Is James Hardie Industries (ASX:JHX) A Risky Investment?

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Legendary fund manager Li Lu (who Charlie Munger backed) once said, ‘The biggest investment risk is not the volatility of prices, but whether you will suffer a permanent loss of capital.’ When we think about how risky a company is, we always like to look at its use of debt, since debt overload can lead to ruin. We can see that James Hardie Industries plc (ASX:JHX) does use debt in its business. But is this debt a concern to shareholders?

What Risk Does Debt Bring?

Debt is a tool to help businesses grow, but if a business is incapable of paying off its lenders, then it exists at their mercy. In the worst case scenario, a company can go bankrupt if it cannot pay its creditors. However, a more usual (but still expensive) situation is where a company must dilute shareholders at a cheap share price simply to get debt under control. Of course, the upside of debt is that it often represents cheap capital, especially when it replaces dilution in a company with the ability to reinvest at high rates of return. When we think about a company’s use of debt, we first look at cash and debt together.

View our latest analysis for James Hardie Industries

How Much Debt Does James Hardie Industries Carry?

As you can see below, at the end of March 2019, James Hardie Industries had US$1.38b of debt, up from US$884.4m a year ago. Click the image for more detail. However, it also had US$78.7m in cash, and so its net debt is US$1.30b.

ASX:JHX Historical Debt, July 3rd 2019
ASX:JHX Historical Debt, July 3rd 2019

How Strong Is James Hardie Industries’s Balance Sheet?

According to the last reported balance sheet, James Hardie Industries had liabilities of US$483.0m due within 12 months, and liabilities of US$2.58b due beyond 12 months. Offsetting this, it had US$78.7m in cash and US$262.1m in receivables that were due within 12 months. So its liabilities outweigh the sum of its cash and (near-term) receivables by US$2.72b.

While this might seem like a lot, it is not so bad since James Hardie Industries has a market capitalization of US$5.75b, and so it could probably strengthen its balance sheet by raising capital if it needed to. But it’s clear that we should definitely closely examine whether it can manage its debt without dilution. Because it carries more debt than cash, we think it’s worth watching James Hardie Industries’s balance sheet over time.

We use two main ratios to inform us about debt levels relative to earnings. The first is net debt divided by earnings before interest, tax, depreciation, and amortization (EBITDA), while the second is how many times its earnings before interest and tax (EBIT) covers its interest expense (or its interest cover, for short). Thus we consider debt relative to earnings both with and without depreciation and amortization expenses.

James Hardie Industries’s net debt of 2.41 times EBITDA suggests graceful use of debt. And the alluring interest cover (EBIT of 8.43 times interest expense) certainly does not do anything to dispel this impression. We saw James Hardie Industries grow its EBIT by 6.3% in the last twelve months. That’s far from incredible but it is a good thing, when it comes to paying off debt. When analysing debt levels, the balance sheet is the obvious place to start. But it is future earnings, more than anything, that will determine James Hardie Industries’s ability to maintain a healthy balance sheet going forward. So if you’re focused on the future you can check out this free report showing analyst profit forecasts.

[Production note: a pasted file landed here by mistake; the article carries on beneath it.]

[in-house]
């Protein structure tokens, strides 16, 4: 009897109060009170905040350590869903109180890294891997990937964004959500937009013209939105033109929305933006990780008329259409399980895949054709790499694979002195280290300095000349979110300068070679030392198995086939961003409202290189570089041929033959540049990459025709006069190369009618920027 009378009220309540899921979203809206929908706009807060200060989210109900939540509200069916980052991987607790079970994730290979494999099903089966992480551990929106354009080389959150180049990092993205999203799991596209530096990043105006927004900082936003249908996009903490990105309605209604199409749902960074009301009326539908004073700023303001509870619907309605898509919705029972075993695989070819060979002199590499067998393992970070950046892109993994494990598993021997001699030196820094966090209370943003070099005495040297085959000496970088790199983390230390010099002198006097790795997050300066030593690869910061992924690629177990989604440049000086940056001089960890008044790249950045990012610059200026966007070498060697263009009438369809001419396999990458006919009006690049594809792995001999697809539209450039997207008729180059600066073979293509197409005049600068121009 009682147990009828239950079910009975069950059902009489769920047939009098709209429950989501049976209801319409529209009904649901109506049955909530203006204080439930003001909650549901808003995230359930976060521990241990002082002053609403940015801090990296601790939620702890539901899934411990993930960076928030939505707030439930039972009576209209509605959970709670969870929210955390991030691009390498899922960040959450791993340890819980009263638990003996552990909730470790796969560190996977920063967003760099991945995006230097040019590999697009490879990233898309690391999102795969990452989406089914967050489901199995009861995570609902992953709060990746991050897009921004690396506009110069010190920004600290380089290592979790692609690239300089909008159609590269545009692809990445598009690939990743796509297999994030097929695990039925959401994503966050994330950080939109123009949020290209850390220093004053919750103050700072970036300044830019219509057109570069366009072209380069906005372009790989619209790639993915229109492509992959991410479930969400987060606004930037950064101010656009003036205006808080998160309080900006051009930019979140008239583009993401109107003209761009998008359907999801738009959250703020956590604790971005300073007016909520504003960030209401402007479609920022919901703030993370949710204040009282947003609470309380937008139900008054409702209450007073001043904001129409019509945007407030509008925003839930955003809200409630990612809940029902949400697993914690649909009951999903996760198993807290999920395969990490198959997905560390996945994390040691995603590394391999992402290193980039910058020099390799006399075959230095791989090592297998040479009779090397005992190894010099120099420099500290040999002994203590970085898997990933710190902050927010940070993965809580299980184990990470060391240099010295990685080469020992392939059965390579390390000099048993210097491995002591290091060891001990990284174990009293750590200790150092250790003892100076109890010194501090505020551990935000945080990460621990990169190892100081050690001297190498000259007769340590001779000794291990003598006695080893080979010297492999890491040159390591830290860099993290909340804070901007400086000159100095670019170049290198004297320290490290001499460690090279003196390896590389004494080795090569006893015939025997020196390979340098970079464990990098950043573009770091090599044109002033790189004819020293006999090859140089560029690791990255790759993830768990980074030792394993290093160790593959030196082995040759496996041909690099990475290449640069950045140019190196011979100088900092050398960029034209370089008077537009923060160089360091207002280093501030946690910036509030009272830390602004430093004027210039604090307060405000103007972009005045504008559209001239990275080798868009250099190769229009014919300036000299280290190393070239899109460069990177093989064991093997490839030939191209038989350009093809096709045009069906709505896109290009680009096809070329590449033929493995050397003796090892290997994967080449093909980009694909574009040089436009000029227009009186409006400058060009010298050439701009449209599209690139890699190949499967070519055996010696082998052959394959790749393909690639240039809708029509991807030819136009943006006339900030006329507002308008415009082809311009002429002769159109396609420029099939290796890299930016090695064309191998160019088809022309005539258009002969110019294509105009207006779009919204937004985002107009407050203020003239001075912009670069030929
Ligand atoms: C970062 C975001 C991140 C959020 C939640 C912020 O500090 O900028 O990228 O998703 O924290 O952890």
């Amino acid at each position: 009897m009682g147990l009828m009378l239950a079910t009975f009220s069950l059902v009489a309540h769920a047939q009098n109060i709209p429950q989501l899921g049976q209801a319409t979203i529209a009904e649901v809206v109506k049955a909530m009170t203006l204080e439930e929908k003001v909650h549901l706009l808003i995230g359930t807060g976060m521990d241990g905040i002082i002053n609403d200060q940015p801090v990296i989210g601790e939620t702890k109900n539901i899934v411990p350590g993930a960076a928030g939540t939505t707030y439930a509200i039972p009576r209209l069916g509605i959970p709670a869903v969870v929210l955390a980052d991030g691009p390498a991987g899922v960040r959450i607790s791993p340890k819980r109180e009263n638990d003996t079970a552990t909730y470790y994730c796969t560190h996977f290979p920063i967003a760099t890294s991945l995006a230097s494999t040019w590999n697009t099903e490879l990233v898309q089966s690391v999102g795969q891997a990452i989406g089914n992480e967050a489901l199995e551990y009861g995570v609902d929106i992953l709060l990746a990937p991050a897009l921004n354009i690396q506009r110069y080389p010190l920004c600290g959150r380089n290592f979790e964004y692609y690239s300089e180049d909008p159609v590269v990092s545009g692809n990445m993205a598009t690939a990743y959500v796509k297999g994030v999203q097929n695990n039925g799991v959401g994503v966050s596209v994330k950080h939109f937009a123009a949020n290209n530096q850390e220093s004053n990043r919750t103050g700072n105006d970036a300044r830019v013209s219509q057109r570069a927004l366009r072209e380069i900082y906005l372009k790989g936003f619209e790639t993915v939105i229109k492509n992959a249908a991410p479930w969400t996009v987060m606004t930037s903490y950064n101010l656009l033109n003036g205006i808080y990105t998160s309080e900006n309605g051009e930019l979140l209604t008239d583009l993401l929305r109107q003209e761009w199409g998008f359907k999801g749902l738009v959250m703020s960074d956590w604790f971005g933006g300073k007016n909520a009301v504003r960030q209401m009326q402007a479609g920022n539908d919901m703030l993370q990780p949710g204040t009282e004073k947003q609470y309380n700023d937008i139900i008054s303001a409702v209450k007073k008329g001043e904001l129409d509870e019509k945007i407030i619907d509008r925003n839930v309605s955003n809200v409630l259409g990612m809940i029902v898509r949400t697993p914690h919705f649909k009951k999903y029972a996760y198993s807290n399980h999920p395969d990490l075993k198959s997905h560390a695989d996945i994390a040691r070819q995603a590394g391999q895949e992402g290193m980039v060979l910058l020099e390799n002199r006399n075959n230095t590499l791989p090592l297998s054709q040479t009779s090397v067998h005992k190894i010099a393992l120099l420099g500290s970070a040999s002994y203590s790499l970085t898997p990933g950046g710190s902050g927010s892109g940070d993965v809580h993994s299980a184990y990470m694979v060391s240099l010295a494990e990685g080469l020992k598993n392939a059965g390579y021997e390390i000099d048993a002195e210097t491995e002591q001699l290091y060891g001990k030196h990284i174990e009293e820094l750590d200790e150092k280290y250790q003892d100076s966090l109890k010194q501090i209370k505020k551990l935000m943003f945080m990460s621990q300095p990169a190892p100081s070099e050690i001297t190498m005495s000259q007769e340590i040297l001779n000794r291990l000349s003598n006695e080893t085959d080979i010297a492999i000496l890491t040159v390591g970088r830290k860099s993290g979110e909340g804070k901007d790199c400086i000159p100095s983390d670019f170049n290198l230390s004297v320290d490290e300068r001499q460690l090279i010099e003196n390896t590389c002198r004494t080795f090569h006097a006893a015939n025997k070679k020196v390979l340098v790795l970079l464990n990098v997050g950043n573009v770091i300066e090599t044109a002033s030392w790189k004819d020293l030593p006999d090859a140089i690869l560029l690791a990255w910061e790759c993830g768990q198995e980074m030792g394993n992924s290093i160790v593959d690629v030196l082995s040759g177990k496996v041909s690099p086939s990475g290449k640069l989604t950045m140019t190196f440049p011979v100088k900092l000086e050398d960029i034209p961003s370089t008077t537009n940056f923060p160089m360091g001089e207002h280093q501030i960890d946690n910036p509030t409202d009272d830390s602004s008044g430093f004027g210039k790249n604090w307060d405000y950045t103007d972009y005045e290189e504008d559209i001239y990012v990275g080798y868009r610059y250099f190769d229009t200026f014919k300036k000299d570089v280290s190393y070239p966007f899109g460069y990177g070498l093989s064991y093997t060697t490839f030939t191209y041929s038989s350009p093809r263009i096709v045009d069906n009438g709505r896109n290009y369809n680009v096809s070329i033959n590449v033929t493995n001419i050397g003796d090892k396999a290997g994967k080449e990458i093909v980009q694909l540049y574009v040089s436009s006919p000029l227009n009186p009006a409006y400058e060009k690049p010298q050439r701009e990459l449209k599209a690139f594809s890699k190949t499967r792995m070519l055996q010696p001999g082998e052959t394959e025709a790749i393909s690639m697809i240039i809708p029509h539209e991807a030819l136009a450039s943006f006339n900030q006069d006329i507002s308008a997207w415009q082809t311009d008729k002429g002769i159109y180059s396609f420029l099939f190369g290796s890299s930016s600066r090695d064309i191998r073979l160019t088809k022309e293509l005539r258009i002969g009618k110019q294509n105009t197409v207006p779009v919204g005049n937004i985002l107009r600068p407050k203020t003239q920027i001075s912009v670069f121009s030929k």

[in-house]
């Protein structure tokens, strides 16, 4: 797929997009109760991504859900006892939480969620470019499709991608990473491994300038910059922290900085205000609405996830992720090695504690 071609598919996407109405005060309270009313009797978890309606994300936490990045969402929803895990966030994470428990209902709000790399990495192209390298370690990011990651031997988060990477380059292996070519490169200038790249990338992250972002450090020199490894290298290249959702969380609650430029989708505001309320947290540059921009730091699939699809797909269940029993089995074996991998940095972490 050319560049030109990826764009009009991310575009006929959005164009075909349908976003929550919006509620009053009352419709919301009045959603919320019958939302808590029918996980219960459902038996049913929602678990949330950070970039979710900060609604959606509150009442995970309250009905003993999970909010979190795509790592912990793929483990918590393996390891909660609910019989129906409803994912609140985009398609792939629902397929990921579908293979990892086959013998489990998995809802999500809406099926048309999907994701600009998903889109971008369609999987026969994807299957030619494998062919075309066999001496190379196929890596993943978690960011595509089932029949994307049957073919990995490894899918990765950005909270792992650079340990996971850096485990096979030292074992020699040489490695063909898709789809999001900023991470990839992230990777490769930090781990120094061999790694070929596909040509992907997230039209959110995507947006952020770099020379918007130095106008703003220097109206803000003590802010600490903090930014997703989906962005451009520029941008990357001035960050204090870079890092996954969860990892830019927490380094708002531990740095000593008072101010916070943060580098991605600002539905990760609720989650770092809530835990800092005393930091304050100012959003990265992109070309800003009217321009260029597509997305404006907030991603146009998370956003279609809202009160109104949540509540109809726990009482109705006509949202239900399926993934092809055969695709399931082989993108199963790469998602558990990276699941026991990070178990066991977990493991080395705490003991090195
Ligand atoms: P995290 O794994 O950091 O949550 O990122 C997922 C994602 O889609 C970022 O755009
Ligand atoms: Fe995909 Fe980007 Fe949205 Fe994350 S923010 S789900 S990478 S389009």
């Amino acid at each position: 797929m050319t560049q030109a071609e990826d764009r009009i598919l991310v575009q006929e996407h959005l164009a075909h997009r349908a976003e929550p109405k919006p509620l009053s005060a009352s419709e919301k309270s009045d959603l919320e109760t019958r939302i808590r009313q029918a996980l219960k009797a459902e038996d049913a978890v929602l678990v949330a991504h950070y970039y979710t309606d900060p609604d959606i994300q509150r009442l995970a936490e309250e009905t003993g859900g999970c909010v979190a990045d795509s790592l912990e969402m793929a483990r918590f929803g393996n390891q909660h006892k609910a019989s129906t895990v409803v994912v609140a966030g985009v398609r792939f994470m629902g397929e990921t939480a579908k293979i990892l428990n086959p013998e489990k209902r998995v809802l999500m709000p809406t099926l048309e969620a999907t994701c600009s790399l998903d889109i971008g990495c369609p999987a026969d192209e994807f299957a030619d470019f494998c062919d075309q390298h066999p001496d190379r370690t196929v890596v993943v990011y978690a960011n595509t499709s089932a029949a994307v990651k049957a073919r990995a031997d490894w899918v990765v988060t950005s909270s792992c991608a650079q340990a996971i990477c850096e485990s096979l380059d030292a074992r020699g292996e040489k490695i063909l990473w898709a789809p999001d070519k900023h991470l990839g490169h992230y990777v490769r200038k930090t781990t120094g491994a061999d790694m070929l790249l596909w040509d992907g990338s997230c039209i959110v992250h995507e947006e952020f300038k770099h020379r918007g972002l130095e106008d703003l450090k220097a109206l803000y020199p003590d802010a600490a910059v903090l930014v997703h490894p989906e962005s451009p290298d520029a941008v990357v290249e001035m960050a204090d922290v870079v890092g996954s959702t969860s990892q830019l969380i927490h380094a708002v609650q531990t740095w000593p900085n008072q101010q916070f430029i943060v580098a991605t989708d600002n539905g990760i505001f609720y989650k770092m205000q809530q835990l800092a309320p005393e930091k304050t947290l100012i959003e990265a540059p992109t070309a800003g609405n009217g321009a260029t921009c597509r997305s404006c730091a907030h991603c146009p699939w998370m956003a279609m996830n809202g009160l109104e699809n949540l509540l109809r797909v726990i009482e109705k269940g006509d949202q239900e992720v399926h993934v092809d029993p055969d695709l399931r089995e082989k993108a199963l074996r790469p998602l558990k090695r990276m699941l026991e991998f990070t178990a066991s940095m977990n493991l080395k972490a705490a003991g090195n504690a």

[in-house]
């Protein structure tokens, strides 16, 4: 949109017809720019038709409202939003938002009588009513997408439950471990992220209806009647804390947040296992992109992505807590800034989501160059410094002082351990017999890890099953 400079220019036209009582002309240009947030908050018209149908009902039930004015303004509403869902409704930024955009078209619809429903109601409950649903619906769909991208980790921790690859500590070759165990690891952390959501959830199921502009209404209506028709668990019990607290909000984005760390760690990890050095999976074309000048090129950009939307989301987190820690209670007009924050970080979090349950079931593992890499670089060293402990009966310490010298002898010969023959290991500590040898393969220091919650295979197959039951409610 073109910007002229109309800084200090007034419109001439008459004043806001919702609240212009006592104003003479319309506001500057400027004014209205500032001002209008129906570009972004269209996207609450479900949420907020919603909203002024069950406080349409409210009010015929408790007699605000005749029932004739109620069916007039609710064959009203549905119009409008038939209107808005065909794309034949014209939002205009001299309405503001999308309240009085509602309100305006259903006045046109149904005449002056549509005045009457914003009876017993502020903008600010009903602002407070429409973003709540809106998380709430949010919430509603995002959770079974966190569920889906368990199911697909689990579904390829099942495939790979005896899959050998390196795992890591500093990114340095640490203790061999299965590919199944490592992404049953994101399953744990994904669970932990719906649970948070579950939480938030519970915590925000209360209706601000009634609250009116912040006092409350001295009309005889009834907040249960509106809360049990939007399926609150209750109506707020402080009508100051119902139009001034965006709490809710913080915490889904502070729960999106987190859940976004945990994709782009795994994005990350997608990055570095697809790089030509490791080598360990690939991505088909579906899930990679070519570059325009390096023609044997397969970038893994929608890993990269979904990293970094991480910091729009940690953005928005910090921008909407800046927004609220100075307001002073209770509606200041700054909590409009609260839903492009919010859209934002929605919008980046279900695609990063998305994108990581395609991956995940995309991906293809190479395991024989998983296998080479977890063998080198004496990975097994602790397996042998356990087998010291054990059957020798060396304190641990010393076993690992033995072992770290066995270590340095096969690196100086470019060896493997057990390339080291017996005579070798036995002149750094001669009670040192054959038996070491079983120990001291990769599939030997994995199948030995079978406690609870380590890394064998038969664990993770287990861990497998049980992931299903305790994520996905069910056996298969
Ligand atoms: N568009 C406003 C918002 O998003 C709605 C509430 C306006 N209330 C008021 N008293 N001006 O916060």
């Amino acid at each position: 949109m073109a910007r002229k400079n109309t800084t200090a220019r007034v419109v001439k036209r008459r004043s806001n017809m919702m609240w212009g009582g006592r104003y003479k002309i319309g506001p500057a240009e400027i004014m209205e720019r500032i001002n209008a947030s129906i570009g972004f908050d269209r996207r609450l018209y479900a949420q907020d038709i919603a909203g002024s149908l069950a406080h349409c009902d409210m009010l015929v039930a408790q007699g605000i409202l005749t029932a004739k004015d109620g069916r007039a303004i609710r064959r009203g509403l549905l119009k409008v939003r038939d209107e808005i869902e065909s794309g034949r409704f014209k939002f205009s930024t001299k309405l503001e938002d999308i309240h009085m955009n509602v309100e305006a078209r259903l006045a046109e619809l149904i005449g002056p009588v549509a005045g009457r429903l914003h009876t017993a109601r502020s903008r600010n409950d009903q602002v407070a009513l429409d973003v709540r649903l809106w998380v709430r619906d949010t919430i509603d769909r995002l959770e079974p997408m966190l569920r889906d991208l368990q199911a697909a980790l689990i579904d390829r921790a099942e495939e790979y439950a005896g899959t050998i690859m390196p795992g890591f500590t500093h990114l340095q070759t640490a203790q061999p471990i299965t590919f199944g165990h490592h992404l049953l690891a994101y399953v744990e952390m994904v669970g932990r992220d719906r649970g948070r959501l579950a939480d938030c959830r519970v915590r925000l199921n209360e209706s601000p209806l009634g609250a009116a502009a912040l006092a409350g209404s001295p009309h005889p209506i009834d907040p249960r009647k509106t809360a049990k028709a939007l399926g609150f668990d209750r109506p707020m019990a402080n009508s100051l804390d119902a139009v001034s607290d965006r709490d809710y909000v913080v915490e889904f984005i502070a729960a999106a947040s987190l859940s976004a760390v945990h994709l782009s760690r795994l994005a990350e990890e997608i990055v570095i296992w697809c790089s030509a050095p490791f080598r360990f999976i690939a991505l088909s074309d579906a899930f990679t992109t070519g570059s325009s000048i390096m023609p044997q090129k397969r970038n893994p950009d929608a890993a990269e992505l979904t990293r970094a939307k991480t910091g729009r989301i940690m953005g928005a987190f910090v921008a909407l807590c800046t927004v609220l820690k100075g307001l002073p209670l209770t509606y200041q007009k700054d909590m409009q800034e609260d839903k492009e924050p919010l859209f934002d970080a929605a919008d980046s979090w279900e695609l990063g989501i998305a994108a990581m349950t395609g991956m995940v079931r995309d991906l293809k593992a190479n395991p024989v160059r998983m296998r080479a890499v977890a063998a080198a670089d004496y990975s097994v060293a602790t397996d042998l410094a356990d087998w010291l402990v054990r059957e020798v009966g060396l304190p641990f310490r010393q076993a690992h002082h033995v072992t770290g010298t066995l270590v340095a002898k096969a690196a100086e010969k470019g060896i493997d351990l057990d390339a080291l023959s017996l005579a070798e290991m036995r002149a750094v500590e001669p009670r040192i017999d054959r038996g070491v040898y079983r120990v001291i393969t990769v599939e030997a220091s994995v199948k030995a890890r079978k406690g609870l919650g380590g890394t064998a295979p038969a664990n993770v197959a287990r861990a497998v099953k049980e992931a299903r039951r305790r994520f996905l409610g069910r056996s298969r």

Finally, a business needs free cash flow to pay off debt; accounting profits just don’t cut it. So the logical step is to look at the proportion of that EBIT that is matched by actual free cash flow. Looking at the most recent three years, James Hardie Industries recorded free cash flow of 30% of its EBIT, which is weaker than we’d expect. That’s not great, when it comes to paying down debt.

Our View

Neither James Hardie Industries’s ability to convert EBIT to free cash flow nor its level of total liabilities gave us confidence in its ability to take on more debt. But we do take some comfort from its interest cover. Looking at all the angles mentioned above, it does seem to us that James Hardie Industries is a somewhat risky investment as a result of its debt. That’s not necessarily a bad thing, since leverage can boost returns on equity, but it is something to be aware of. Above most other metrics, we think its important to track how fast earnings per share is growing, if at all. If you’ve also come to that realization, you’re in luck, because today you can view this interactive graph of James Hardie Industries’s earnings per share history for free.

If, after all that, you’re more interested in a fast growing company with a rock-solid balance sheet, then check out our list of net cash growth stocks without delay.

We aim to bring you long-term focused research analysis driven by fundamental data. Note that our analysis may not factor in the latest price-sensitive company announcements or qualitative material.

If you spot an error that warrants correction, please contact the editor at editorial-team@simplywallst.com. This article by Simply Wall St is general in nature. It does not constitute a recommendation to buy or sell any stock, and does not take account of your objectives, or your financial situation. Simply Wall St has no position in the stocks mentioned. Thank you for reading.